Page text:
I’m going to pause for a second here and talk a little about permissions and directories. If you get a “permission denied” error, trying running the command again using “sudo” at the beginning. Remember, this elevates your permission to the administrator level. Also, if you get a “directory does not exist” error, you can easily create the directory using “mkdir”. Before we move on, let’s try to check for a directory you’re going to need coming up. Enter:
If you are successfully able to change to that directory, great. If not, type in
sudo mkdir /usr/local/var
to create it. Then, let’s go back to our home directory by typing in
Now, let’s continue with our procedure. First, we want to set up the databases to run with our user account. So, we type in the following two commands:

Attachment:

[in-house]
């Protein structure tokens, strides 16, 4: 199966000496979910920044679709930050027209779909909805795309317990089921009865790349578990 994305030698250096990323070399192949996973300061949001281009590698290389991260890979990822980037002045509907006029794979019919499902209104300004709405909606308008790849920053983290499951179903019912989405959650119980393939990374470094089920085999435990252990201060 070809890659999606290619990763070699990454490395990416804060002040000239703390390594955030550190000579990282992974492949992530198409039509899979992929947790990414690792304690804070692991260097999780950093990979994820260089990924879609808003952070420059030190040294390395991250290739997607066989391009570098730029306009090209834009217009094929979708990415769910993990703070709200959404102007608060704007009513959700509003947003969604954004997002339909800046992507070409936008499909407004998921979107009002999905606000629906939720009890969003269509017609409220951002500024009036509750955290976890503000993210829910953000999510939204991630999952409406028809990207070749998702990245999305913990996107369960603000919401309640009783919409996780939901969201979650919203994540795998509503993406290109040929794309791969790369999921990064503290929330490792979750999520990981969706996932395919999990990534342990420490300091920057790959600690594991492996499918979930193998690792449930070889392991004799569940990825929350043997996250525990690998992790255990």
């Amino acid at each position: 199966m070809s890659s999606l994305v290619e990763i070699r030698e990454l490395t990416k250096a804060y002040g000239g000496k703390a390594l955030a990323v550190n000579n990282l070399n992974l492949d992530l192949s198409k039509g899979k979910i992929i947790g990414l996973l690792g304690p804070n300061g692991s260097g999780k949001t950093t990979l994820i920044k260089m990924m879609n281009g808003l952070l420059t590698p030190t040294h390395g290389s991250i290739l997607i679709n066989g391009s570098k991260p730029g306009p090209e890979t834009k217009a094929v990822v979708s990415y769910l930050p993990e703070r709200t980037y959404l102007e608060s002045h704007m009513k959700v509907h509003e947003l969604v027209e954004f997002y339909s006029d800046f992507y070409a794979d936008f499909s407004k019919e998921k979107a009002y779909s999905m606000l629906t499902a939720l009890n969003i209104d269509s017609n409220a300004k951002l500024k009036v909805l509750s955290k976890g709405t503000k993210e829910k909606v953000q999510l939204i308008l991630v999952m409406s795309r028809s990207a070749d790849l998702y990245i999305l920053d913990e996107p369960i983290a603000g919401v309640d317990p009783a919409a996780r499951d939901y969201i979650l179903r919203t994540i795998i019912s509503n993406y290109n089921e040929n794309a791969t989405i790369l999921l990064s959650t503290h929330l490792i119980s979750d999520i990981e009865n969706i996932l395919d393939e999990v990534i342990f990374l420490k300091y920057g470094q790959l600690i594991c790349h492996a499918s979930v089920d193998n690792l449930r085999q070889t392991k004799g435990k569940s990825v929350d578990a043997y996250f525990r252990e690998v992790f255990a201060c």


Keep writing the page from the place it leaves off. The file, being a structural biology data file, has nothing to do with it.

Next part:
unset TMPDIR mysql_install_db --verbose --user=`whoami` --basedir="$(brew --prefix mysql)" --datadir=/usr/local/var/mysql --tmpdir=/tmp
The second command here installs the system databases; ‘whoami’ will automatically replace with your user name, so the above command should work verbatim. But it also works to use your user name, with no quotes, (ie –user=mfrazer).
Next, we want to run the “secure installation” script. This helps you set root passwords without leaving the password in plain text in your editor. First we start the mysql server, then we run the installation scripts and follow the prompts to set your root password, etc:
mysql.server start sudo /usr/local/Cellar/mysql/5.6.10/bin/mysql_secure_installation
After the script is complete, stop the mysql server.
Next, we want to set up MySQL so it starts at login. For that, we run the following two commands: